It was expected to happen, and it did happen.
The national committees for men’s and women’s college basketball approved significant rule changes on Monday. Beginning this year, the men’s game will revert to a 30-second shot clock while the women’s game will move to four 10-minute quarters per game instead of two 20-minute halves.
The changes, including other minor adjustments to timeouts and resumption of play, came after a severe decline in viewers of college basketball. Attendance and TV ratings have fallen, along with scoring averages – combined with the trend of the game rewarding physicality over artistry, the NCAA decided to address the issues during the offseason.
In an effort to make the game more exciting and generate more offense, the shot clock was cut from 35 to 30 seconds. The charge circle in the lane has been widened from 3 feet to 4 feet, giving offensive players another advantage. A reduction in timeouts per game (five to four) and an emphasis on allowing more freedom of movement are all being implemented to boost scoring.
Some coaches are in favor of the switches. Some, such as South Carolina’s Frank Martin, are not.
“It’s only 35 seconds to 30 seconds, so that’s not going to be that big a deal,” Martin said. “But people who say that’s going to increase scoring are completely out of their minds.”
Martin’s points – which he has declared many times during last season and on Twitter during the offseason – are that changes are being made to reward the teams with the most pro-ready players. The beauty of college basketball is that in the NCAA Tournament, an eight-seed can beat a one-seed any time. That kind of upset hardly ever happens in the NBA.
“The more you shorten the shot clock, the teams have experience, that means they understand how to play,” Martin said. “The teams that have the one-and-dones, it’s going to basically make sure that those teams are the only ones that have the chances of winning.
“It’s going to be a jump-shooting game, and a contested jump-shooting game. Because you can’t go in the paint.”
As for Martin’s particular style of play, it won’t change much. He doesn’t like the rules being tweaked to favor offense, but he won’t have to change his offense.
“I don’t think we’ve ever had a shot-clock violation in eight years of me being a head coach,” he said. “I believe in playing fast, so it’s not going to be a problem for us.”
▪ Shot clock will be set to 30 seconds (down from 35).
▪ Teams have four timeouts per game (down from five). Three can be carried over to the second half.
▪ Officials will focus on resuming play quickly after a timeout and can issue a warning, then a one-shot technical foul after subsequent violations.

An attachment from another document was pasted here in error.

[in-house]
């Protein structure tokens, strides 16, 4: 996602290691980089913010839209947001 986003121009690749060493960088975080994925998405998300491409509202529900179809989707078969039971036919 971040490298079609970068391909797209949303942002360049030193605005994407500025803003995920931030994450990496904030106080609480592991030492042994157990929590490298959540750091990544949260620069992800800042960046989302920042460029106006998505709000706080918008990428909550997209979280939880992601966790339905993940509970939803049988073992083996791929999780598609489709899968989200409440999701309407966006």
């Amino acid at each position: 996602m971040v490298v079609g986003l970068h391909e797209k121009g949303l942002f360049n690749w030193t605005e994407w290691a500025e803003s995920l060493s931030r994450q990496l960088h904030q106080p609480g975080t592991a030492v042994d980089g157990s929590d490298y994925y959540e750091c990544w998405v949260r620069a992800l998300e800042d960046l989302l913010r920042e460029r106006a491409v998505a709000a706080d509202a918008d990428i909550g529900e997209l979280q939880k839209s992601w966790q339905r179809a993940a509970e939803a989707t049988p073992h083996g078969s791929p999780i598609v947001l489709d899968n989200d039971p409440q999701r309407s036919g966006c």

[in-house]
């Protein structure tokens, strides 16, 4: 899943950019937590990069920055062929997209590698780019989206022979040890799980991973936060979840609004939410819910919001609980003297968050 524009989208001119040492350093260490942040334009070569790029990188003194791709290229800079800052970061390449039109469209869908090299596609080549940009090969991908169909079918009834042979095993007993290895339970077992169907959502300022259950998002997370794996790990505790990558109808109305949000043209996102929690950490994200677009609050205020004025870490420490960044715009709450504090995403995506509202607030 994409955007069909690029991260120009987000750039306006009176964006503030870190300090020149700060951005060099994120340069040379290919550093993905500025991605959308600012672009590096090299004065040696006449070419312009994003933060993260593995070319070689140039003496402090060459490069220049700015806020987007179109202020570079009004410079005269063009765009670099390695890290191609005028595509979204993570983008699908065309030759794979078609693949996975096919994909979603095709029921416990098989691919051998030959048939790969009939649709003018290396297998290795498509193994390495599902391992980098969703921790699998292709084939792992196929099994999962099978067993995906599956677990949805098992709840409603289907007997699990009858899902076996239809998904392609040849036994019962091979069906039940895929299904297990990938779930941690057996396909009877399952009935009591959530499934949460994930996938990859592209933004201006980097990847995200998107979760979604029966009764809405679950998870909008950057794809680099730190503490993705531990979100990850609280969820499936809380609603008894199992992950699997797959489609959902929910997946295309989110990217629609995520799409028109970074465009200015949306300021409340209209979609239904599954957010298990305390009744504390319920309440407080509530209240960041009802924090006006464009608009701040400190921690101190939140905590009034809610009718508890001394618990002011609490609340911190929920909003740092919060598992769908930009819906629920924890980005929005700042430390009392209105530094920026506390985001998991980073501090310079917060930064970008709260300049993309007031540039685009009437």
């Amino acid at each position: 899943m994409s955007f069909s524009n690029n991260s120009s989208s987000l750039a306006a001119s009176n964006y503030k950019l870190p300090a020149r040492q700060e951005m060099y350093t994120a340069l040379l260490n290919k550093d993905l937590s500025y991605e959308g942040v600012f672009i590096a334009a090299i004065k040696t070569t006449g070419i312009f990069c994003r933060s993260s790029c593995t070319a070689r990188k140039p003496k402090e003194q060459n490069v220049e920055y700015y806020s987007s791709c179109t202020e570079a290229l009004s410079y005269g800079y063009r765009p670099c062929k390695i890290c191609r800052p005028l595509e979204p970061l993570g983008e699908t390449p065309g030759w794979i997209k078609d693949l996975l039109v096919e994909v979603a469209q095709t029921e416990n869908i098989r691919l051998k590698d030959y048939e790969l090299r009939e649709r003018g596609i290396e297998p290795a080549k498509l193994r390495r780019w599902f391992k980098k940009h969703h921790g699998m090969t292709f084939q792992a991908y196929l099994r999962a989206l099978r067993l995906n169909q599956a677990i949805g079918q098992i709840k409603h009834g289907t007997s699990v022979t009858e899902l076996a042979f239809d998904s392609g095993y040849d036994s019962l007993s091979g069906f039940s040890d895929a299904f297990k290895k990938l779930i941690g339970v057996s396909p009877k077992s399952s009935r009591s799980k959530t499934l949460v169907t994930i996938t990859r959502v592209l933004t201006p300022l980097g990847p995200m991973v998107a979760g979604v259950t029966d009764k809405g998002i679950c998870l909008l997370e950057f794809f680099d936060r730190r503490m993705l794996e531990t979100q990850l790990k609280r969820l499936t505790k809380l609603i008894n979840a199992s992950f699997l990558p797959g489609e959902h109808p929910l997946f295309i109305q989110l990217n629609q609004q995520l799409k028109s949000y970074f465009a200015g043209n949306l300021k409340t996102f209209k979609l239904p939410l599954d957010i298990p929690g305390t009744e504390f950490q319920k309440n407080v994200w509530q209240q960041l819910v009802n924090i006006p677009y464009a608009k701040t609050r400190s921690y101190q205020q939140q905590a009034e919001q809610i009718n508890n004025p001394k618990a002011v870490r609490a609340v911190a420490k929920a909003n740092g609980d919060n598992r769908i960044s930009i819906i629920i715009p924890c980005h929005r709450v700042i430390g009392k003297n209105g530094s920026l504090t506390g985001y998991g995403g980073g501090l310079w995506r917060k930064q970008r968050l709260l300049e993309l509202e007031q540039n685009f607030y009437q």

▪ A timeout called within 30 seconds of a break or at any time after the scheduled media timeout becomes the media timeout.
▪ Coaches can not call a timeout when the ball is in play.
▪ If a player is disqualified, coaches have 15 seconds to replace him (down from 20).
▪ The charge circle in the lane has been widened to 4 feet (up from 3).
▪ Officials can replay flagrant fouls and penalize players who are judged to be faking injuries.
▪ Officials can use replay to review potential shot-clock violations throughout entire game.
▪ Class B technical fouls (i.e. hanging on the rim, delaying resumption of play) are one-shot technical fouls (down from two).
▪ The 5-second closely guarded rule has been eliminated.
▪ No more prohibition on dunking in pregame or halftime warm-ups.
▪ The 2016 NIT, CBI and CIT tournaments will experiment with giving each player six personal fouls (up from five).
▪ The game will be divided into four 10-minute quarters (was two 20-minute halves).
▪ Teams will reach the bonus and shoot two free throws on the fifth foul of each quarter (was a one-and-one on the seventh foul, and two shots on the 10th). Team fouls resort to zero at the start of each quarter, but if a team is in the bonus in the fourth quarter, it will remain in the bonus for any overtime period.
▪ Teams will be able to advance the ball to the frontcourt following a timeout immediately after a made basket in the last 59.9 seconds of the fourth quarter or overtime. Teams can advance the ball to the frontcourt after securing a rebound or a turnover. The ball would be inbounded at the 28-foot mark on the side of the court with the scorer’s table.
▪ On the 10-second backcourt rule: A team will not be subject to the 10-second call if the ball is deflected out of bounds by the defense; there is a held ball with the arrow favoring the team with the ball; or a technical foul is called on the team with the ball while the ball is in the backcourt.
▪ Defenders may place a forearm or an open hand with a bend in the elbow on an offensive post player with the ball who has her back to the basket.
▪ School bands or amplified public-address music may be played during any dead-ball situation (was only during timeouts or halftime).